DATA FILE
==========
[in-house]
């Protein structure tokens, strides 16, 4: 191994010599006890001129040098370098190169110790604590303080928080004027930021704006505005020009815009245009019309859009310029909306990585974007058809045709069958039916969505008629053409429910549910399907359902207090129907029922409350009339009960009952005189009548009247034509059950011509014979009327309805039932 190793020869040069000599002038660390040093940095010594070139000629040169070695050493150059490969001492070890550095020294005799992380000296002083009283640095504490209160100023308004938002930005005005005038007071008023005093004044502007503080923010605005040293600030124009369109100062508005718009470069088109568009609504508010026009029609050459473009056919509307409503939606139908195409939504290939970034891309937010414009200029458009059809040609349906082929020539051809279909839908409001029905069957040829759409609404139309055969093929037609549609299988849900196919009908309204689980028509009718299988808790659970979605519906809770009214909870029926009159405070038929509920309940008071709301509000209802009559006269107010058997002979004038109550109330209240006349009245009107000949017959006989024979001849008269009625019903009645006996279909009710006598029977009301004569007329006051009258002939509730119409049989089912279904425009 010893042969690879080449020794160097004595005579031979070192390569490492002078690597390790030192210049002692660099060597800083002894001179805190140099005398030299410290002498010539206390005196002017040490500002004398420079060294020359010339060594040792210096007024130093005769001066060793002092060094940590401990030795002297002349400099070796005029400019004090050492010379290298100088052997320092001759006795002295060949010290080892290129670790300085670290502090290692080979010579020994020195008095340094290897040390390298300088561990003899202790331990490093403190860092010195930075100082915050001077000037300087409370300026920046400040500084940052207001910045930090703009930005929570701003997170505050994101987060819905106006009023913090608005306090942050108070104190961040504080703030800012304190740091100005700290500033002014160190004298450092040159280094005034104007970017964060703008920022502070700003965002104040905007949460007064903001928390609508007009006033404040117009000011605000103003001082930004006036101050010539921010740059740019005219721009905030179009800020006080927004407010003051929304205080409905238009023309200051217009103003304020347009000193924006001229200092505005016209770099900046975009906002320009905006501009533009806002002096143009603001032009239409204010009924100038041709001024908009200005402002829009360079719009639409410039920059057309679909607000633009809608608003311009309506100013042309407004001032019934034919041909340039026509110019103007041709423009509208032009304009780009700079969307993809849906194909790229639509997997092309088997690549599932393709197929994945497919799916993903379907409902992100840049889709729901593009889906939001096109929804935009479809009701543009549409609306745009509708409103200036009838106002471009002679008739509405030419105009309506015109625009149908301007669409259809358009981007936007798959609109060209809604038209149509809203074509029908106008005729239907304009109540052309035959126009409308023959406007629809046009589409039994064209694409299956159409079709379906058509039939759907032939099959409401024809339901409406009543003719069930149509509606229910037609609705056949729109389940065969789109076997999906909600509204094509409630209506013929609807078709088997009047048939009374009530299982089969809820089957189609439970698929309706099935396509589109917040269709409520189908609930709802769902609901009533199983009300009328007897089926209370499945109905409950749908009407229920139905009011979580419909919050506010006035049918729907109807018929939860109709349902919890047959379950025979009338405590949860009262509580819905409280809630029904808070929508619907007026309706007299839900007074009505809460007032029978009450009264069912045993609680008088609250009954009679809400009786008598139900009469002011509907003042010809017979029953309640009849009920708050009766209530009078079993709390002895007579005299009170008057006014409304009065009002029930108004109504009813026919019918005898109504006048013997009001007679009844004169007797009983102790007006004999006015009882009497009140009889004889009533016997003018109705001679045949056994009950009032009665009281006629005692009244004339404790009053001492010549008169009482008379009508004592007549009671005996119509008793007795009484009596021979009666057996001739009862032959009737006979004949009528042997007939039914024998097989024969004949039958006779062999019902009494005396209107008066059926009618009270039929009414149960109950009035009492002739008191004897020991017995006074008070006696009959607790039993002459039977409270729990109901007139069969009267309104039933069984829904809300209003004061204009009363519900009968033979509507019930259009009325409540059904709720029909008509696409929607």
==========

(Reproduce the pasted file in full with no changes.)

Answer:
[in-house]
């Protein structure tokens, strides 16, 4: 191994010599006890001129040098370098190169110790604590303080928080004027930021704006505005020009815009245009019309859009310029909306990585974007058809045709069958039916969505008629053409429910549910399907359902207090129907029922409350009339009960009952005189009548009247034509059950011509014979009327309805039932 190793020869040069000599002038660390040093940095010594070139000629040169070695050493150059490969001492070890550095020294005799992380000296002083009283640095504490209160100023308004938002930005005005005038007071008023005093004044502007503080923010605005040293600030124009369109100062508005718009470069088109568009609504508010026009029609050459473009056919509307409503939606139908195409939504290939970034891309937010414009200029458009059809040609349906082929020539051809279909839908409001029905069957040829759409609404139309055969093929037609549609299988849900196919009908309204689980028509009718299988808790659970979605519906809770009214909870029926009159405070038929509920309940008071709301509000209802009559006269107010058997002979004038109550109330209240006349009245009107000949017959006989024979001849008269009625019903009645006996279909009710006598029977009301004569007329006051009258002939509730119409049989089912279904425009 010893042969690879080449020794160097004595005579031979070192390569490492002078690597390790030192210049002692660099060597800083002894001179805190140099005398030299410290002498010539206390005196002017040490500002004398420079060294020359010339060594040792210096007024130093005769001066060793002092060094940590401990030795002297002349400099070796005029400019004090050492010379290298100088052997320092001759006795002295060949010290080892290129670790300085670290502090290692080979010579020994020195008095340094290897040390390298300088561990003899202790331990490093403190860092010195930075100082915050001077000037300087409370300026920046400040500084940052207001910045930090703009930005929570701003997170505050994101987060819905106006009023913090608005306090942050108070104190961040504080703030800012304190740091100005700290500033002014160190004298450092040159280094005034104007970017964060703008920022502070700003965002104040905007949460007064903001928390609508007009006033404040117009000011605000103003001082930004006036101050010539921010740059740019005219721009905030179009800020006080927004407010003051929304205080409905238009023309200051217009103003304020347009000193924006001229200092505005016209770099900046975009906002320009905006501009533009806002002096143009603001032009239409204010009924100038041709001024908009200005402002829009360079719009639409410039920059057309679909607000633009809608608003311009309506100013042309407004001032019934034919041909340039026509110019103007041709423009509208032009304009780009700079969307993809849906194909790229639509997997092309088997690549599932393709197929994945497919799916993903379907409902992100840049889709729901593009889906939001096109929804935009479809009701543009549409609306745009509708409103200036009838106002471009002679008739509405030419105009309506015109625009149908301007669409259809358009981007936007798959609109060209809604038209149509809203074509029908106008005729239907304009109540052309035959126009409308023959406007629809046009589409039994064209694409299956159409079709379906058509039939759907032939099959409401024809339901409406009543003719069930149509509606229910037609609705056949729109389940065969789109076997999906909600509204094509409630209506013929609807078709088997009047048939009374009530299982089969809820089957189609439970698929309706099935396509589109917040269709409520189908609930709802769902609901009533199983009300009328007897089926209370499945109905409950749908009407229920139905009011979580419909919050506010006035049918729907109807018929939860109709349902919890047959379950025979009338405590949860009262509580819905409280809630029904808070929508619907007026309706007299839900007074009505809460007032029978009450009264069912045993609680008088609250009954009679809400009786008598139900009469002011509907003042010809017979029953309640009849009920708050009766209530009078079993709390002895007579005299009170008057006014409304009065009002029930108004109504009813026919019918005898109504006048013997009001007679009844004169007797009983102790007006004999006015009882009497009140009889004889009533016997003018109705001679045949056994009950009032009665009281006629005692009244004339404790009053001492010549008169009482008379009508004592007549009671005996119509008793007795009484009596021979009666057996001739009862032959009737006979004949009528042997007939039914024998097989024969004949039958006779062999019902009494005396209107008066059926009618009270039929009414149960109950009035009492002739008191004897020991017995006074008070006696009959607790039993002459039977409270729990109901007139069969009267309104039933069984829904809300209003004061204009009363519900009968033979509507019930259009009325409540059904709720029909008509696409929607």